Meadowland follows a couple named Sarah and Phil, played by Olivia Wilde and Luke Wilson, as they navigate the horrible aftermath of their young son’s kidnapping. (The cast of the low-budget indie also features Giovanni Ribisi, John Leguizamo, and Elizabeth Moss.) The film is the directorial debut of Reed Morano, previously well known in the industry for her work as a cinematographer in (The Skeleton Twins and Kill Your Darlings). As writer Marin Gazzaniga observes in a profile of Morano, “When she was invited to join the American Society of Cinematographers (ASC) in 2013, Reed was not only the youngest member, but also one of only 11 women, or 2% of the membership.”
Morano decided to not only direct but also serve as cinematographer on Meadowland, largely for budgetary reasons, making directing the film a double test of stamina. It would be a remarkable feat in and of itself, even setting aside the fact that Morano already had an incredibly physically challenging year: In April, Morano was bedridden following treatment for stage 2 squamous cell carcinoma (a cancer of the base of the tongue). She still had a feeding tube in her stomach this summer. She gargled Lidocaine to help manage pain through the shoot.
Fast Company sat down with Wilde (who also produced the film) and Morano to learn more about the passion and the struggle of bringing Meadowland to the screen. The film opened in select theaters on October 16 and will come to more theaters as well as on-demand on October 23.
Fast Company: How did you both come to be excited about this project?
Olivia Wilde: From the first meeting, it felt like we were on the same page. We sat at the Bowery Hotel for an hour and a half, at least. We both found there was more to the story than just a relentless drama about grief. There was something about this character that was a little bit edgy, sometimes a bit funny.
Reed Morano: Sometimes we each had our own reasons for why Sarah did things, but so long as we got to the same goal, it was successful. We were feeling her in different ways, yet we were very much in sync about the goal. Narratively we felt the same thing.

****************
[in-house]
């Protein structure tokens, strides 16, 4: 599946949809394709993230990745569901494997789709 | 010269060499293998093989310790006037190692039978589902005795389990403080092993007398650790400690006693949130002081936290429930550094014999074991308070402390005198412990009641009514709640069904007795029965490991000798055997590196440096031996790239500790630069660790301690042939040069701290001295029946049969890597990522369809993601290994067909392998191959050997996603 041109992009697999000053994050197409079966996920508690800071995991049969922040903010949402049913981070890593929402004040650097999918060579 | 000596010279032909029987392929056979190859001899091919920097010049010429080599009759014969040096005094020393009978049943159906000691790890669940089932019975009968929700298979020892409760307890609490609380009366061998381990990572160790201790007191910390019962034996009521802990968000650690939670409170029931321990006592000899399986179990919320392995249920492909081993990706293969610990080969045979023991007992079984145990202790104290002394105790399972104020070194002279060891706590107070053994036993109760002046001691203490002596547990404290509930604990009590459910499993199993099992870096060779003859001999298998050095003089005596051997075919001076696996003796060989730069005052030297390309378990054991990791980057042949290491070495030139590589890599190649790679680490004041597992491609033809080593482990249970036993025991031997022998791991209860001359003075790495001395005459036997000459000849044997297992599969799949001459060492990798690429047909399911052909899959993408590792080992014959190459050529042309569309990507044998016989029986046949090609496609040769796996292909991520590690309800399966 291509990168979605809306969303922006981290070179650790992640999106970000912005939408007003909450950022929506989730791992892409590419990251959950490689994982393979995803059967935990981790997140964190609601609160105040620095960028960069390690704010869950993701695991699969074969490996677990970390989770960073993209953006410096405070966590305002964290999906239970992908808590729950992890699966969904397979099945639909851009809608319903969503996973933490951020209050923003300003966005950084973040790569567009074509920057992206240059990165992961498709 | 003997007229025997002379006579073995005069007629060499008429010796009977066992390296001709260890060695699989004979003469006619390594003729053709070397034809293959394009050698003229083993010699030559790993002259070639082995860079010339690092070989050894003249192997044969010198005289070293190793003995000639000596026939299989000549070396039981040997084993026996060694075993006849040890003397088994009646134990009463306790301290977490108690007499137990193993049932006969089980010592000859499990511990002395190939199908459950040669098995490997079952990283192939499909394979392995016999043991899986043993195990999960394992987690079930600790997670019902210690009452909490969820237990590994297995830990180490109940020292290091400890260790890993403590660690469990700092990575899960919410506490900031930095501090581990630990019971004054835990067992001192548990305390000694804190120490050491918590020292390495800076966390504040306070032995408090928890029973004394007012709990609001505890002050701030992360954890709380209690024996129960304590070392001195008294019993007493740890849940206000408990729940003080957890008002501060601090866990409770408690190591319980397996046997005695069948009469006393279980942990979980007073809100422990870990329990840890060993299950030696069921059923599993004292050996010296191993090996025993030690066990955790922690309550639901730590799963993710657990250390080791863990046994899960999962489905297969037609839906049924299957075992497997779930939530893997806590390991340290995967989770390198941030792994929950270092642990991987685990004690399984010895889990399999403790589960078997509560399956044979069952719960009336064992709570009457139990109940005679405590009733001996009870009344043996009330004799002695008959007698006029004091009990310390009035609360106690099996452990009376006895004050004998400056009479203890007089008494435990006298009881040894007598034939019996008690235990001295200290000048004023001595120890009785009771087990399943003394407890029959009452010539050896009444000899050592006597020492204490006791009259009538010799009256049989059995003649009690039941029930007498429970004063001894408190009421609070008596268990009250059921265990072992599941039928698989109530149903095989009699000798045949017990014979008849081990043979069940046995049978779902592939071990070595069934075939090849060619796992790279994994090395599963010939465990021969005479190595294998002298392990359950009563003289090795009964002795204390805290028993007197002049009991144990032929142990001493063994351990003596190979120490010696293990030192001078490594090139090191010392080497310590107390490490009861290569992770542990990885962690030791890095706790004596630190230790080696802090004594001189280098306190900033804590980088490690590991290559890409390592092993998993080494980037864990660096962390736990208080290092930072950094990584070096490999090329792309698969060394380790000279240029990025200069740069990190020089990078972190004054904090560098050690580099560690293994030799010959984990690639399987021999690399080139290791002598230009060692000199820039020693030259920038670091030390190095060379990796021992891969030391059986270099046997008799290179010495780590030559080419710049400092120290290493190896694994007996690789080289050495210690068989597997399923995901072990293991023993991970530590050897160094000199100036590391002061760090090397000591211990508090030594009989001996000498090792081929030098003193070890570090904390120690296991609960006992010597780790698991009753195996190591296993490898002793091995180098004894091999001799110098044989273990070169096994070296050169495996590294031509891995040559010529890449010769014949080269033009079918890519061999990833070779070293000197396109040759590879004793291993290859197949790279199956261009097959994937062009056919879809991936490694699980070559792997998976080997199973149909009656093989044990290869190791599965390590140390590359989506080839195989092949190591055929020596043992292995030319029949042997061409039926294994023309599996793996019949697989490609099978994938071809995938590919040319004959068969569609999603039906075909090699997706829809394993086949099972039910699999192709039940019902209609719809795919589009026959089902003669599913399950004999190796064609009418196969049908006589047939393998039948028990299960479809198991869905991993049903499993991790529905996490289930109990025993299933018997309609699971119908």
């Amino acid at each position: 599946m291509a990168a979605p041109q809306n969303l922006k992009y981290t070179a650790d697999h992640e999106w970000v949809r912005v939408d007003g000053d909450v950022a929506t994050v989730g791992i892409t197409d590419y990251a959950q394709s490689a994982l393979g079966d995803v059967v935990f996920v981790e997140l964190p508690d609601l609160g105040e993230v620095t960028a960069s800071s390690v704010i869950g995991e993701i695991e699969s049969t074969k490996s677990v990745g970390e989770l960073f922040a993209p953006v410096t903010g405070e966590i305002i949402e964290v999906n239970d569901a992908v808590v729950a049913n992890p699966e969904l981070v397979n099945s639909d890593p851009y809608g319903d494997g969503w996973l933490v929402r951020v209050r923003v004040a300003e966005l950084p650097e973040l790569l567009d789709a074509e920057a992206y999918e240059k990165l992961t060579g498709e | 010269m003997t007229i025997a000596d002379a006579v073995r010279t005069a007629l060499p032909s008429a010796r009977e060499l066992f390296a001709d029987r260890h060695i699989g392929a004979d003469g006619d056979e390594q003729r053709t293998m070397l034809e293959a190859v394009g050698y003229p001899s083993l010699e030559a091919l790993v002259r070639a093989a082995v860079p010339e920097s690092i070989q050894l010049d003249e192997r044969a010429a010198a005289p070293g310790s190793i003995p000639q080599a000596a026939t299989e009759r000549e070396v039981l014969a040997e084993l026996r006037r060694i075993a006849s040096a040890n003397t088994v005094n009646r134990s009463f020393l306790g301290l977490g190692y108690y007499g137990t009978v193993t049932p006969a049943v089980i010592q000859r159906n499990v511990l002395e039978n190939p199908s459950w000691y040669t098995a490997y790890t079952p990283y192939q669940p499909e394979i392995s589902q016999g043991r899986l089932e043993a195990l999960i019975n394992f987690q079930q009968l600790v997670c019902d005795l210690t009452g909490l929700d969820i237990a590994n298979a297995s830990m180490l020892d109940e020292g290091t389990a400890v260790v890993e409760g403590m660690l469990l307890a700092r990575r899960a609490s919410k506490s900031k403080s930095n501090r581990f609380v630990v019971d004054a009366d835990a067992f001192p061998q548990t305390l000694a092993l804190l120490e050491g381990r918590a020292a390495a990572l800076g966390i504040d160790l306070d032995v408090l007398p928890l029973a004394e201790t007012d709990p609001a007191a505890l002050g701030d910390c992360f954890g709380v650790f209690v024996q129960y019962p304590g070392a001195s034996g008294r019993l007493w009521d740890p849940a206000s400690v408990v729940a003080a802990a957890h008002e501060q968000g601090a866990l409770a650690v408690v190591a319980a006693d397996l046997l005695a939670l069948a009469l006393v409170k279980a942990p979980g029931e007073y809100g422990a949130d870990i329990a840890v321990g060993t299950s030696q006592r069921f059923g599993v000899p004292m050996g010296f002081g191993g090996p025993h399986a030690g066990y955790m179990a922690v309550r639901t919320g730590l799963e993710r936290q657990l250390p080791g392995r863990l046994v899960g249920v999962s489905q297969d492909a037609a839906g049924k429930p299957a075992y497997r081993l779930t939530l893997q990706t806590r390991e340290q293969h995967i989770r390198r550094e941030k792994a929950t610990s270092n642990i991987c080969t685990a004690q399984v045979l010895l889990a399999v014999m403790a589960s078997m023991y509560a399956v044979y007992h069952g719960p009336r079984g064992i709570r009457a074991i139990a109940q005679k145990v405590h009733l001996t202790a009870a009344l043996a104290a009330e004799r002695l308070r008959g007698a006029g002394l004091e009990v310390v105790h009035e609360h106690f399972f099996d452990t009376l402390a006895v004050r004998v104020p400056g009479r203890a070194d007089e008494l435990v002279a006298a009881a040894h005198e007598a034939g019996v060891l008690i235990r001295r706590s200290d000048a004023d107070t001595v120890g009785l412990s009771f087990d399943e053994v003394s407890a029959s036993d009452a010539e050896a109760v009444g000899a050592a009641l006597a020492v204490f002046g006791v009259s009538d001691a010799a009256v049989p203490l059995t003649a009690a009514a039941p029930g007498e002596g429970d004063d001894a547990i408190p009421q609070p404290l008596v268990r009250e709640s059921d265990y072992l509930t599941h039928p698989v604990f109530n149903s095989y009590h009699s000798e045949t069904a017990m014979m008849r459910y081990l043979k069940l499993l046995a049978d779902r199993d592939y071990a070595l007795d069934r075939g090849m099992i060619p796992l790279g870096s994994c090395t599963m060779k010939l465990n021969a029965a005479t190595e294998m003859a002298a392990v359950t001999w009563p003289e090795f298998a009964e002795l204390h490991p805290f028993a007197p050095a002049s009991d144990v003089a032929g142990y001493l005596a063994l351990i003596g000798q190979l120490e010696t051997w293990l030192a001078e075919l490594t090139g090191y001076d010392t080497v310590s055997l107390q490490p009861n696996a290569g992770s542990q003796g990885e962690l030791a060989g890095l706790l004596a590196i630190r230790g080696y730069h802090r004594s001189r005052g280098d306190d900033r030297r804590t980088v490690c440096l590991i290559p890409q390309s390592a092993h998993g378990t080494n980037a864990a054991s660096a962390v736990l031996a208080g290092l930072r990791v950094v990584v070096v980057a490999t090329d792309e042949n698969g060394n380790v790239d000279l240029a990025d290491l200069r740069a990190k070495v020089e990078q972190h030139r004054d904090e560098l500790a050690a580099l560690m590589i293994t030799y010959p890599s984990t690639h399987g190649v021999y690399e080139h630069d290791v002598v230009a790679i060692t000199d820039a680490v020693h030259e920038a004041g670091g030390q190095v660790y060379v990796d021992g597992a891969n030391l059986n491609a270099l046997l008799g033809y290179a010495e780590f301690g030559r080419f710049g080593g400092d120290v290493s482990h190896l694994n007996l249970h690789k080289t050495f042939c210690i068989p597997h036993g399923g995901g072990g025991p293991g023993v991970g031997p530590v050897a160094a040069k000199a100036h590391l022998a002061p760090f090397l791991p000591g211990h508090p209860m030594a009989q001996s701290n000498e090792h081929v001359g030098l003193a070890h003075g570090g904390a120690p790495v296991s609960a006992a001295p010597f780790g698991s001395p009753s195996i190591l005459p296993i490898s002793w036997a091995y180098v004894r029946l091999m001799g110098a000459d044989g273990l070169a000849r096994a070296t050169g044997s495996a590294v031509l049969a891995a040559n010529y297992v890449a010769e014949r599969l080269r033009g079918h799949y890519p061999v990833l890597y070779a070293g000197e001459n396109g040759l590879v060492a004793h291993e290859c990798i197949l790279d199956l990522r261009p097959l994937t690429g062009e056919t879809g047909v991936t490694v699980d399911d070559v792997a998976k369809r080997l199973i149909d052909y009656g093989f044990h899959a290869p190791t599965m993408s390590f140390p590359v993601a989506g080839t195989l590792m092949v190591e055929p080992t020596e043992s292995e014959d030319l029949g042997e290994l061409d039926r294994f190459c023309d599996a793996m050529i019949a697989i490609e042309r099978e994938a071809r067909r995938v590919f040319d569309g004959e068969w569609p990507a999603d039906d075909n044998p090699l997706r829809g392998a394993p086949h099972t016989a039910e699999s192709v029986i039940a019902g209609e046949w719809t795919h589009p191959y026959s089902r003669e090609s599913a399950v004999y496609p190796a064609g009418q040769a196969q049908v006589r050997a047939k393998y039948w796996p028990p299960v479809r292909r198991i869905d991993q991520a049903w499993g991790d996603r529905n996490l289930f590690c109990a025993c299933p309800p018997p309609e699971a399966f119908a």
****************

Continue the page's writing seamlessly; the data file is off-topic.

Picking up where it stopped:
Wilde: We decided early on to defend the story that we knew was worth telling. In preproduction, you spend time defending ideas that are in danger because of budget restrictions or casting issues. We really threw our bodies in front of the story.
Morano: It helped having Olivia come on as a producer. I knew she was really plugging into it for the long haul. I felt like a stronger director having her with me, because I felt like we would lead each other to the truth of the story.
Olivia’s character goes to extreme places in this film. Was that a challenge?
Wilde: If I were in the same situation as my character, I imagine I would be far more unstable than she ever was. I can’t imagine being able to survive. It was almost easier to shoot the scenes where Sarah was unhinged. I can imagine wandering around aimlessly, losing all instinct for self-preservation. What I can’t imagine is getting up, going to work, driving home, trying to pretend it’s okay.
Morano: Sarah and Phil are trying to get through the next five minutes without pain. It was hard to ask Olivia to put herself in that headspace. It’s really a scary place to ask someone to go to.
Wilde: There are directors who encourage you to go to difficult places, but they won’t necessarily be there to bring you back. Reed created a safe environment where I felt like I could commit 100% without feeling that I would be left without a safety net. One of the first days of shooting, I really went for it on one scene. Reed pulled me back just enough. She said, “Your character has all this going on internally. You can do less, and I still feel it.”
Reed was doing three jobs on this film: directing, serving as the director of photography, and operating the camera.
Morano: I was really nervous and worried about it. I had another friend who had directed and DP’ed his film, and he warned me away from it. But I felt desperate, because we needed more days to shoot. It was not my first choice. But also subconsciously in my head, I thought, It would be so cool, though, wouldn’t it? What I gained from it was an intimate relationship between me, the camera, and Olivia–and Luke, Giovanni, John, and the rest of the cast. It feels more magical somehow, not to be sitting off at a monitor.
Wilde: It was thrilling when Reed told me she wanted to shoot the film as well. It’s something I never would have asked of her. It seemed like a Herculean effort. I also wanted to respect the fact that she was directing a film now. It’s sort of like asking a musician to play their hits–you want to let them play the new songs. Come on, play Let It Be! It’s a dream to be shot by Reed. I also thought, if she’s going to do this–direct and DP and operate the camera, after the year she’s had–then there’s nothing in this experience I’m going to complain about ever. I don’t care how tired I am, how difficult a scene is, how cold or hot it is or how hungry we are: I’m not gonna complain. People felt, when they saw her hoist the camera on her shoulders the first time and shoot the first scene: “That’s now the standard. There’s no bullshit on this set.” It set a great, badass tone for the crew.
This interview has been condensed and edited.